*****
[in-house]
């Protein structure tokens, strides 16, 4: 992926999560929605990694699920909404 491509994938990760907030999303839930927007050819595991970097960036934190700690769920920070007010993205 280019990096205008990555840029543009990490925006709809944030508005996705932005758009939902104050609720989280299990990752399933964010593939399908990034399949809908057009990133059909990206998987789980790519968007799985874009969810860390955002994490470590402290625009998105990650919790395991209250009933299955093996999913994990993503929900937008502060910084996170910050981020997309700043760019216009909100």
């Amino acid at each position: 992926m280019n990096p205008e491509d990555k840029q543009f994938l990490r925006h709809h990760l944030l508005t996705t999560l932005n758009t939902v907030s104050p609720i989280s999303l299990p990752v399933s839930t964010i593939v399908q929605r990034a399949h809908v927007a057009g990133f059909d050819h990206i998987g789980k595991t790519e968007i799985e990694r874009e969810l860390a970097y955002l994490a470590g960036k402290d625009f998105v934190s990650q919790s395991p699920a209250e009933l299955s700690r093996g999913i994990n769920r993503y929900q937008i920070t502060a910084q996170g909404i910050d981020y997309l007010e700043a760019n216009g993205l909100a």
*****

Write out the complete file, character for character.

[in-house]
């Protein structure tokens, strides 16, 4: 992926999560929605990694699920909404 491509994938990760907030999303839930927007050819595991970097960036934190700690769920920070007010993205 280019990096205008990555840029543009990490925006709809944030508005996705932005758009939902104050609720989280299990990752399933964010593939399908990034399949809908057009990133059909990206998987789980790519968007799985874009969810860390955002994490470590402290625009998105990650919790395991209250009933299955093996999913994990993503929900937008502060910084996170910050981020997309700043760019216009909100």
């Amino acid at each position: 992926m280019n990096p205008e491509d990555k840029q543009f994938l990490r925006h709809h990760l944030l508005t996705t999560l932005n758009t939902v907030s104050p609720i989280s999303l299990p990752v399933s839930t964010i593939v399908q929605r990034a399949h809908v927007a057009g990133f059909d050819h990206i998987g789980k595991t790519e968007i799985e990694r874009e969810l860390a970097y955002l994490a470590g960036k402290d625009f998105v934190s990650q919790s395991p699920a209250e009933l299955s700690r093996g999913i994990n769920r993503y929900q937008i920070t502060a910084q996170g909404i910050d981020y997309l007010e700043a760019n216009g993205l909100a």